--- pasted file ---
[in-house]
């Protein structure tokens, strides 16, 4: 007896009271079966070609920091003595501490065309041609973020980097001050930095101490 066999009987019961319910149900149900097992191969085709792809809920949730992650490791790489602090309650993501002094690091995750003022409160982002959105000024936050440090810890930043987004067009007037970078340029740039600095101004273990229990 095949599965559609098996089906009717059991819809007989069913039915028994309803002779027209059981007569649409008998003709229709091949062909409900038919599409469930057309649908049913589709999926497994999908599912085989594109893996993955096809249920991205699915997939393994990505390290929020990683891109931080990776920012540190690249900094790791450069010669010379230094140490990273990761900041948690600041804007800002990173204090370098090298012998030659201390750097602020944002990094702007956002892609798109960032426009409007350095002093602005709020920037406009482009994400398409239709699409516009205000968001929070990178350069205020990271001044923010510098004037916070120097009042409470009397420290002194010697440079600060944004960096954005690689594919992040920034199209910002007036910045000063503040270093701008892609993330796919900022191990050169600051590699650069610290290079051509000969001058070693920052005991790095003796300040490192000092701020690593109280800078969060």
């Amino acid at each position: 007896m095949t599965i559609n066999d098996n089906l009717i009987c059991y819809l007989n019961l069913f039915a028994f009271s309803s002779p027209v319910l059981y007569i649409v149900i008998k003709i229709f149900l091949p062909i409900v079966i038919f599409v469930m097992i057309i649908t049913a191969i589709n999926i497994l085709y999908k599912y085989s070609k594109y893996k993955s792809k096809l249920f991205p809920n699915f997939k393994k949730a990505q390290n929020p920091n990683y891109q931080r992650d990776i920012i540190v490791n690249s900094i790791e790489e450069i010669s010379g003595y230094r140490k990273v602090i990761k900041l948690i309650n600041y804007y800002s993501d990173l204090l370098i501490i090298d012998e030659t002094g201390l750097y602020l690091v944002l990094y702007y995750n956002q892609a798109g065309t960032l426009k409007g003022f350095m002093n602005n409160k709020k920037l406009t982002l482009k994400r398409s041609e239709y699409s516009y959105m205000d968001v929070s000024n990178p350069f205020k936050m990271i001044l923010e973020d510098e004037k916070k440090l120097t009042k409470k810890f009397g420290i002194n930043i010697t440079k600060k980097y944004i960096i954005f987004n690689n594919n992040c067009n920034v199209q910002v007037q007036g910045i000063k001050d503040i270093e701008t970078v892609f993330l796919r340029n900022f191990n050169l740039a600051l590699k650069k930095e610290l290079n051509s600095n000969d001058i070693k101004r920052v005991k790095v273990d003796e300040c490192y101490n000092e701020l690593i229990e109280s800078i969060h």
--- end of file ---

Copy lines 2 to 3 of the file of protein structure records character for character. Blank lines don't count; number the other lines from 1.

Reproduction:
């Protein structure tokens, strides 16, 4: 007896009271079966070609920091003595501490065309041609973020980097001050930095101490 066999009987019961319910149900149900097992191969085709792809809920949730992650490791790489602090309650993501002094690091995750003022409160982002959105000024936050440090810890930043987004067009007037970078340029740039600095101004273990229990 095949599965559609098996089906009717059991819809007989069913039915028994309803002779027209059981007569649409008998003709229709091949062909409900038919599409469930057309649908049913589709999926497994999908599912085989594109893996993955096809249920991205699915997939393994990505390290929020990683891109931080990776920012540190690249900094790791450069010669010379230094140490990273990761900041948690600041804007800002990173204090370098090298012998030659201390750097602020944002990094702007956002892609798109960032426009409007350095002093602005709020920037406009482009994400398409239709699409516009205000968001929070990178350069205020990271001044923010510098004037916070120097009042409470009397420290002194010697440079600060944004960096954005690689594919992040920034199209910002007036910045000063503040270093701008892609993330796919900022191990050169600051590699650069610290290079051509000969001058070693920052005991790095003796300040490192000092701020690593109280800078969060």
């Amino acid at each position: 007896m095949t599965i559609n066999d098996n089906l009717i009987c059991y819809l007989n019961l069913f039915a028994f009271s309803s002779p027209v319910l059981y007569i649409v149900i008998k003709i229709f149900l091949p062909i409900v079966i038919f599409v469930m097992i057309i649908t049913a191969i589709n999926i497994l085709y999908k599912y085989s070609k594109y893996k993955s792809k096809l249920f991205p809920n699915f997939k393994k949730a990505q390290n929020p920091n990683y891109q931080r992650d990776i920012i540190v490791n690249s900094i790791e790489e450069i010669s010379g003595y230094r140490k990273v602090i990761k900041l948690i309650n600041y804007y800002s993501d990173l204090l370098i501490i090298d012998e030659t002094g201390l750097y602020l690091v944002l990094y702007y995750n956002q892609a798109g065309t960032l426009k409007g003022f350095m002093n602005n409160k709020k920037l406009t982002l482009k994400r398409s041609e239709y699409s516009y959105m205000d968001v929070s000024n990178p350069f205020k936050m990271i001044l923010e973020d510098e004037k916070k440090l120097t009042k409470k810890f009397g420290i002194n930043i010697t440079k600060k980097y944004i960096i954005f987004n690689n594919n992040c067009n920034v199209q910002v007037q007036g910045i000063k001050d503040i270093e701008t970078v892609f993330l796919r340029n900022f191990n050169l740039a600051l590699k650069k930095e610290l290079n051509s600095n000969d001058i070693k101004r920052v005991k790095v273990d003796e300040c490192y101490n000092e701020l690593i229990e109280s800078i969060h």